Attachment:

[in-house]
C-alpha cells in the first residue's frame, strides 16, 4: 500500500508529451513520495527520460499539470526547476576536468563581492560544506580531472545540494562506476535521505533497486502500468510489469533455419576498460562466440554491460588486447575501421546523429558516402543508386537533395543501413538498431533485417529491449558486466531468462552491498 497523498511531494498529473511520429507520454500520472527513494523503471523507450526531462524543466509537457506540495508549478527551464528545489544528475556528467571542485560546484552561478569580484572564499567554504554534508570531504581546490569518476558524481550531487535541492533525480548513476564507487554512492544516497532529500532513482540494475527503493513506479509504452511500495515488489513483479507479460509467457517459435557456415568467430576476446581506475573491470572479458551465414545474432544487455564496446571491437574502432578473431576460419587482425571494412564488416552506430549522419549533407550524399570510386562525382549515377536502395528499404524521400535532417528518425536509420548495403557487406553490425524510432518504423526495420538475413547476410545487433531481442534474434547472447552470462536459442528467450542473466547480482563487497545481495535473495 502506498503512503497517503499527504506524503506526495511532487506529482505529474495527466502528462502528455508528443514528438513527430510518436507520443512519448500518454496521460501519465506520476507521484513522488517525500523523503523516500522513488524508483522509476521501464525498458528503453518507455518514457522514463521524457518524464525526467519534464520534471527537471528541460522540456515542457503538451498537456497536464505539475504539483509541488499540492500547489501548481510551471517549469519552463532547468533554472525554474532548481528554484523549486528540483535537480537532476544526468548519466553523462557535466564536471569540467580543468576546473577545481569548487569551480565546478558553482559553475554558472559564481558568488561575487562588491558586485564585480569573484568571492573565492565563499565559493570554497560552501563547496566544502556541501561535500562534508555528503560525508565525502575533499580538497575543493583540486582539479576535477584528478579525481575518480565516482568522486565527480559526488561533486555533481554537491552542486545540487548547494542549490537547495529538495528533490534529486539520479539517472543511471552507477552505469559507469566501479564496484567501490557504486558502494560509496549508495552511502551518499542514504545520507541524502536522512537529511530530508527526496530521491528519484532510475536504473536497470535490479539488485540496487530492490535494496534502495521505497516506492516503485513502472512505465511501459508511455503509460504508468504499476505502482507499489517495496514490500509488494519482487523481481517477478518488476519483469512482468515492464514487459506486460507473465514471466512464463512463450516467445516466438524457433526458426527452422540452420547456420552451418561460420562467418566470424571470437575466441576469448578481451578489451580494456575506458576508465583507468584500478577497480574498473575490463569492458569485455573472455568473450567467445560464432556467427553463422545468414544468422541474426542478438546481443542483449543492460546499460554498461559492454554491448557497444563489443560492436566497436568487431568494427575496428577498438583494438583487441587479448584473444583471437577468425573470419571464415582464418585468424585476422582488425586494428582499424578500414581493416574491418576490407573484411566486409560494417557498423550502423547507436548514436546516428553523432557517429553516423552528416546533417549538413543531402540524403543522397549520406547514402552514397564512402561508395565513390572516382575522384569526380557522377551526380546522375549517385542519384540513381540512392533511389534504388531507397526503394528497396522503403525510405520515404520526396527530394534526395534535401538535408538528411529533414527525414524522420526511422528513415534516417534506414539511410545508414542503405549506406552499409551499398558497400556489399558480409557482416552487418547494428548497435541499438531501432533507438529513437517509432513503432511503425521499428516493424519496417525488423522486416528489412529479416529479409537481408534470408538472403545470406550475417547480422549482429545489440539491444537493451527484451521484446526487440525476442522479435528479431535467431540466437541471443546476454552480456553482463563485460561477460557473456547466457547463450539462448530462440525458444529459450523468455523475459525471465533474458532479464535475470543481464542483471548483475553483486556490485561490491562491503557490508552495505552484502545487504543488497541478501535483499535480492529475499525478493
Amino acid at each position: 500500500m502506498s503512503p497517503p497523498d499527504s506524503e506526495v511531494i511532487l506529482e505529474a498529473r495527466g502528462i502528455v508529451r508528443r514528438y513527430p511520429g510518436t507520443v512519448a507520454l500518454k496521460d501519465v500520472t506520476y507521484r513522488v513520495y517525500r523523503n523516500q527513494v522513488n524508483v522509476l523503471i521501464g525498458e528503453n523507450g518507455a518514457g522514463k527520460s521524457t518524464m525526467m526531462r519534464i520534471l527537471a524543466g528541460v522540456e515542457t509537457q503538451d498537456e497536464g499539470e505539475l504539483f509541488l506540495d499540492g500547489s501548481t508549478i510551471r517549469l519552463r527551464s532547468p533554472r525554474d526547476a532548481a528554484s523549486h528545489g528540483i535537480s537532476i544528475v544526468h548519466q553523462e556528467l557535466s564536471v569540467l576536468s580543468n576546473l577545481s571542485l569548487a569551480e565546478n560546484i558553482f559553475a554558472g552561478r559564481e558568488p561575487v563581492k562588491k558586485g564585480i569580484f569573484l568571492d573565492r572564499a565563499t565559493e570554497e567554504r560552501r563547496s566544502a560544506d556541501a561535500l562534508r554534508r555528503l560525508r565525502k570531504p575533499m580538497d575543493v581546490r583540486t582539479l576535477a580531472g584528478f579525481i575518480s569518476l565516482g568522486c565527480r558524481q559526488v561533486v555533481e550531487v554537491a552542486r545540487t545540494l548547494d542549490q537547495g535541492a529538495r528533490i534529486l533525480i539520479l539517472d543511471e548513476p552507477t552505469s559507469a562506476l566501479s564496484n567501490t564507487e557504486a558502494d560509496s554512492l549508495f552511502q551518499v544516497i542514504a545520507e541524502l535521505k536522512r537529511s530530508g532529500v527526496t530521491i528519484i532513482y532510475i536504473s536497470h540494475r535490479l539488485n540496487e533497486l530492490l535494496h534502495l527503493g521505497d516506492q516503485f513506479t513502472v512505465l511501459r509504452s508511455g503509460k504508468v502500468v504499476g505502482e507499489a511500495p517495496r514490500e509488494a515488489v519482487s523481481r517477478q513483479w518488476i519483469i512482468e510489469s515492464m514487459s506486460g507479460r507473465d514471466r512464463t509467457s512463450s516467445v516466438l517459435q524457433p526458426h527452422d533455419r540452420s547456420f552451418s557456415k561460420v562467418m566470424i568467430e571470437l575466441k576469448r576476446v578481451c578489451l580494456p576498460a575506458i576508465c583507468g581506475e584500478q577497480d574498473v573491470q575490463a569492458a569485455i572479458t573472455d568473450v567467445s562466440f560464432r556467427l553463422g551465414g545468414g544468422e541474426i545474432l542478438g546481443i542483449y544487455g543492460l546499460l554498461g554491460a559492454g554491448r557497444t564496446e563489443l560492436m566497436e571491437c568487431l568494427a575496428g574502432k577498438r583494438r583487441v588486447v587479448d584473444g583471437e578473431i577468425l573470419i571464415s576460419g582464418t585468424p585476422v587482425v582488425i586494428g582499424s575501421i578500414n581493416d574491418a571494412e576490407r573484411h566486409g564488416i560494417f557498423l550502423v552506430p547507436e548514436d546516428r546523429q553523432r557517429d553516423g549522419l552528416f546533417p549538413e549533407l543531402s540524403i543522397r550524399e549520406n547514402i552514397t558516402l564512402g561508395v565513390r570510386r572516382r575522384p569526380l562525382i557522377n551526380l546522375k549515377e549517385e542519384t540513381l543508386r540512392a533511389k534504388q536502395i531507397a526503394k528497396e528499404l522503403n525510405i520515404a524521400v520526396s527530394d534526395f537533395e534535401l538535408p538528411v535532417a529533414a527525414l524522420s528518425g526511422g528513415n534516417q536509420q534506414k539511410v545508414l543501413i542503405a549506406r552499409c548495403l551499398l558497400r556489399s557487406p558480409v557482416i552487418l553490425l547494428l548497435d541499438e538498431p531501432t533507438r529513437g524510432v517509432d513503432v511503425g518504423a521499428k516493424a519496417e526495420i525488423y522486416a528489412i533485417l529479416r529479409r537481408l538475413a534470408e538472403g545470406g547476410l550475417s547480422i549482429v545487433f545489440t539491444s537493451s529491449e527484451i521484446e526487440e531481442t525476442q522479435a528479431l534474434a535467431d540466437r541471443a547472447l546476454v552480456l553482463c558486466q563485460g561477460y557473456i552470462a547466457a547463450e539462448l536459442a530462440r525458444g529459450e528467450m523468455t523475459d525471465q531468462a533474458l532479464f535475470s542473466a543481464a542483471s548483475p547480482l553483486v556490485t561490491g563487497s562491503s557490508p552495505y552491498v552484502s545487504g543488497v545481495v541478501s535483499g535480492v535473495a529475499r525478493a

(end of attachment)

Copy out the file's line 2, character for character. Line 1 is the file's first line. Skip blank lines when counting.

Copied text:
C-alpha cells in the first residue's frame, strides 16, 4: 500500500508529451513520495527520460499539470526547476576536468563581492560544506580531472545540494562506476535521505533497486502500468510489469533455419576498460562466440554491460588486447575501421546523429558516402543508386537533395543501413538498431533485417529491449558486466531468462552491498 497523498511531494498529473511520429507520454500520472527513494523503471523507450526531462524543466509537457506540495508549478527551464528545489544528475556528467571542485560546484552561478569580484572564499567554504554534508570531504581546490569518476558524481550531487535541492533525480548513476564507487554512492544516497532529500532513482540494475527503493513506479509504452511500495515488489513483479507479460509467457517459435557456415568467430576476446581506475573491470572479458551465414545474432544487455564496446571491437574502432578473431576460419587482425571494412564488416552506430549522419549533407550524399570510386562525382549515377536502395528499404524521400535532417528518425536509420548495403557487406553490425524510432518504423526495420538475413547476410545487433531481442534474434547472447552470462536459442528467450542473466547480482563487497545481495535473495 502506498503512503497517503499527504506524503506526495511532487506529482505529474495527466502528462502528455508528443514528438513527430510518436507520443512519448500518454496521460501519465506520476507521484513522488517525500523523503523516500522513488524508483522509476521501464525498458528503453518507455518514457522514463521524457518524464525526467519534464520534471527537471528541460522540456515542457503538451498537456497536464505539475504539483509541488499540492500547489501548481510551471517549469519552463532547468533554472525554474532548481528554484523549486528540483535537480537532476544526468548519466553523462557535466564536471569540467580543468576546473577545481569548487569551480565546478558553482559553475554558472559564481558568488561575487562588491558586485564585480569573484568571492573565492565563499565559493570554497560552501563547496566544502556541501561535500562534508555528503560525508565525502575533499580538497575543493583540486582539479576535477584528478579525481575518480565516482568522486565527480559526488561533486555533481554537491552542486545540487548547494542549490537547495529538495528533490534529486539520479539517472543511471552507477552505469559507469566501479564496484567501490557504486558502494560509496549508495552511502551518499542514504545520507541524502536522512537529511530530508527526496530521491528519484532510475536504473536497470535490479539488485540496487530492490535494496534502495521505497516506492516503485513502472512505465511501459508511455503509460504508468504499476505502482507499489517495496514490500509488494519482487523481481517477478518488476519483469512482468515492464514487459506486460507473465514471466512464463512463450516467445516466438524457433526458426527452422540452420547456420552451418561460420562467418566470424571470437575466441576469448578481451578489451580494456575506458576508465583507468584500478577497480574498473575490463569492458569485455573472455568473450567467445560464432556467427553463422545468414544468422541474426542478438546481443542483449543492460546499460554498461559492454554491448557497444563489443560492436566497436568487431568494427575496428577498438583494438583487441587479448584473444583471437577468425573470419571464415582464418585468424585476422582488425586494428582499424578500414581493416574491418576490407573484411566486409560494417557498423550502423547507436548514436546516428553523432557517429553516423552528416546533417549538413543531402540524403543522397549520406547514402552514397564512402561508395565513390572516382575522384569526380557522377551526380546522375549517385542519384540513381540512392533511389534504388531507397526503394528497396522503403525510405520515404520526396527530394534526395534535401538535408538528411529533414527525414524522420526511422528513415534516417534506414539511410545508414542503405549506406552499409551499398558497400556489399558480409557482416552487418547494428548497435541499438531501432533507438529513437517509432513503432511503425521499428516493424519496417525488423522486416528489412529479416529479409537481408534470408538472403545470406550475417547480422549482429545489440539491444537493451527484451521484446526487440525476442522479435528479431535467431540466437541471443546476454552480456553482463563485460561477460557473456547466457547463450539462448530462440525458444529459450523468455523475459525471465533474458532479464535475470543481464542483471548483475553483486556490485561490491562491503557490508552495505552484502545487504543488497541478501535483499535480492529475499525478493